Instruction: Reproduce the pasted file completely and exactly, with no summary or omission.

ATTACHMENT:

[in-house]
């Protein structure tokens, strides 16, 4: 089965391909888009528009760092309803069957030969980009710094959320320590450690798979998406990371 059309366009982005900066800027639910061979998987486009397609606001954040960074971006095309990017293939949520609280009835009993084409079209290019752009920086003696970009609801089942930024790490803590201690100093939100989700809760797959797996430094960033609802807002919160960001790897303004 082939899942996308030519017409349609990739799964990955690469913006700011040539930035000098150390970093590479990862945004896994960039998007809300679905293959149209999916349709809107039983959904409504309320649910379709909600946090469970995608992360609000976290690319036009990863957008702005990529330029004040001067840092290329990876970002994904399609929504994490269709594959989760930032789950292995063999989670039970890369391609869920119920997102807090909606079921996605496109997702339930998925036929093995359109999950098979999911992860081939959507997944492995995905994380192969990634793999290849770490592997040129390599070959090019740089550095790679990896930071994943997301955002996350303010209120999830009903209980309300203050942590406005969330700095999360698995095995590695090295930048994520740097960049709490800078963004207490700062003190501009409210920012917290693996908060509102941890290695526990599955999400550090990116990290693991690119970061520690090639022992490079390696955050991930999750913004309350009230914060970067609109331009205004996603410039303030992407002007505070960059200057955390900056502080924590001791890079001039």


[in-house]
């Protein structure tokens, strides 16, 4: 089965391909888009528009760092309803069957030969980009710094959320320590450690798979998406990371 059309366009982005900066800027639910061979998987486009397609606001954040960074971006095309990017293939949520609280009835009993084409079209290019752009920086003696970009609801089942930024790490803590201690100093939100989700809760797959797996430094960033609802807002919160960001790897303004 082939899942996308030519017409349609990739799964990955690469913006700011040539930035000098150390970093590479990862945004896994960039998007809300679905293959149209999916349709809107039983959904409504309320649910379709909600946090469970995608992360609000976290690319036009990863957008702005990529330029004040001067840092290329990876970002994904399609929504994490269709594959989760930032789950292995063999989670039970890369391609869920119920997102807090909606079921996605496109997702339930998925036929093995359109999950098979999911992860081939959507997944492995995905994380192969990634793999290849770490592997040129390599070959090019740089550095790679990896930071994943997301955002996350303010209120999830009903209980309300203050942590406005969330700095999360698995095995590695090295930048994520740097960049709490800078963004207490700062003190501009409210920012917290693996908060509102941890290695526990599955999400550090990116990290693991690119970061520690090639022992490079390696955050991930999750913004309350009230914060970067609109331009205004996603410039303030992407002007505070960059200057955390900056502080924590001791890079001039």